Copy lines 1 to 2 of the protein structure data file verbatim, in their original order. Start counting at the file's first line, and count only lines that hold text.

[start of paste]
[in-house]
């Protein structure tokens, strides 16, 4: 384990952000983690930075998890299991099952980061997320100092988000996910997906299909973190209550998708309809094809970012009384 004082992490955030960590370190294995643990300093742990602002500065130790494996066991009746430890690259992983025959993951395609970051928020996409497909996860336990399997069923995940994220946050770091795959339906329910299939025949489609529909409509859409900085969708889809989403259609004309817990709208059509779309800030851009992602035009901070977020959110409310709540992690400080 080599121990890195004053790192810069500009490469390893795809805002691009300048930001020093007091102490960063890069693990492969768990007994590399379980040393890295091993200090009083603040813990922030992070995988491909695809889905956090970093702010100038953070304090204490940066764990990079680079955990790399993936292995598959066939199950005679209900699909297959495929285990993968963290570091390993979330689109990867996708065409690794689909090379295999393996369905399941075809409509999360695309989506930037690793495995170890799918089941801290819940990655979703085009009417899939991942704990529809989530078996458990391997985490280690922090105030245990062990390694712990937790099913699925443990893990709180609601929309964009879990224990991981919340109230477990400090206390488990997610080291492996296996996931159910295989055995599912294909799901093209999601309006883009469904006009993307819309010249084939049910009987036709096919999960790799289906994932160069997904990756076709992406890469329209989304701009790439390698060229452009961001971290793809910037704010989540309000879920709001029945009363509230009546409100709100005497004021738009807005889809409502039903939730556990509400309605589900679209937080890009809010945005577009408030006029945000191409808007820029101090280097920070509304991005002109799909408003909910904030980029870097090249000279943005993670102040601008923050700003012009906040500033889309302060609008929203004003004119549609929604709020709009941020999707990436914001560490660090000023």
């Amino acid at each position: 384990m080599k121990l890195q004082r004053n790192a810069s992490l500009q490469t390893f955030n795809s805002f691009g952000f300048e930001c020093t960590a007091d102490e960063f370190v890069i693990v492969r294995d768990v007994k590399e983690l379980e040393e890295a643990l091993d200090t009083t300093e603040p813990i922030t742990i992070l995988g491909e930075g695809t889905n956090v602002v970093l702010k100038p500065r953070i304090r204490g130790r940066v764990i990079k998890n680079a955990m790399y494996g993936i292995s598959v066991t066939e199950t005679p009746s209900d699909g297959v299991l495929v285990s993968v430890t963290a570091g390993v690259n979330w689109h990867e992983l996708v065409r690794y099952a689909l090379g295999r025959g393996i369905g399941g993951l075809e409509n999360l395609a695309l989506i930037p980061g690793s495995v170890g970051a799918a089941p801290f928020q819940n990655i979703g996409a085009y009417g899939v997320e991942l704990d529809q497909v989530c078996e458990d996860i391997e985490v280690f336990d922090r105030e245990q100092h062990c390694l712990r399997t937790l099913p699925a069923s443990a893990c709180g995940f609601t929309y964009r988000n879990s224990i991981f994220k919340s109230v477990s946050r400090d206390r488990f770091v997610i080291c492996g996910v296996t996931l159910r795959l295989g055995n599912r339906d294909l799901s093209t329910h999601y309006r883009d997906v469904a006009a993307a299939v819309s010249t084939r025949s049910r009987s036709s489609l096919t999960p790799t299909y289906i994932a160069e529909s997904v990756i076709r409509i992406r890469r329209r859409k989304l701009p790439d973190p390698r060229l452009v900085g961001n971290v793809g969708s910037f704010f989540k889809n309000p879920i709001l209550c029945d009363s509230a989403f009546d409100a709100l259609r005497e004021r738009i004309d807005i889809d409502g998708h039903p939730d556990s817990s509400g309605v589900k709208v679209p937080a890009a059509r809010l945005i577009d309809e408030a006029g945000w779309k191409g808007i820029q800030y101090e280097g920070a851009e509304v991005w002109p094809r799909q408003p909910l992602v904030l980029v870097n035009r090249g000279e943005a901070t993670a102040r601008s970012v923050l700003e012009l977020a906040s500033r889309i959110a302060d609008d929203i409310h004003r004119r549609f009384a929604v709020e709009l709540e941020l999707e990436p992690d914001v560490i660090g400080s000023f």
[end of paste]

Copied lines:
[in-house]
């Protein structure tokens, strides 16, 4: 384990952000983690930075998890299991099952980061997320100092988000996910997906299909973190209550998708309809094809970012009384 004082992490955030960590370190294995643990300093742990602002500065130790494996066991009746430890690259992983025959993951395609970051928020996409497909996860336990399997069923995940994220946050770091795959339906329910299939025949489609529909409509859409900085969708889809989403259609004309817990709208059509779309800030851009992602035009901070977020959110409310709540992690400080 080599121990890195004053790192810069500009490469390893795809805002691009300048930001020093007091102490960063890069693990492969768990007994590399379980040393890295091993200090009083603040813990922030992070995988491909695809889905956090970093702010100038953070304090204490940066764990990079680079955990790399993936292995598959066939199950005679209900699909297959495929285990993968963290570091390993979330689109990867996708065409690794689909090379295999393996369905399941075809409509999360695309989506930037690793495995170890799918089941801290819940990655979703085009009417899939991942704990529809989530078996458990391997985490280690922090105030245990062990390694712990937790099913699925443990893990709180609601929309964009879990224990991981919340109230477990400090206390488990997610080291492996296996996931159910295989055995599912294909799901093209999601309006883009469904006009993307819309010249084939049910009987036709096919999960790799289906994932160069997904990756076709992406890469329209989304701009790439390698060229452009961001971290793809910037704010989540309000879920709001029945009363509230009546409100709100005497004021738009807005889809409502039903939730556990509400309605589900679209937080890009809010945005577009408030006029945000191409808007820029101090280097920070509304991005002109799909408003909910904030980029870097090249000279943005993670102040601008923050700003012009906040500033889309302060609008929203004003004119549609929604709020709009941020999707990436914001560490660090000023």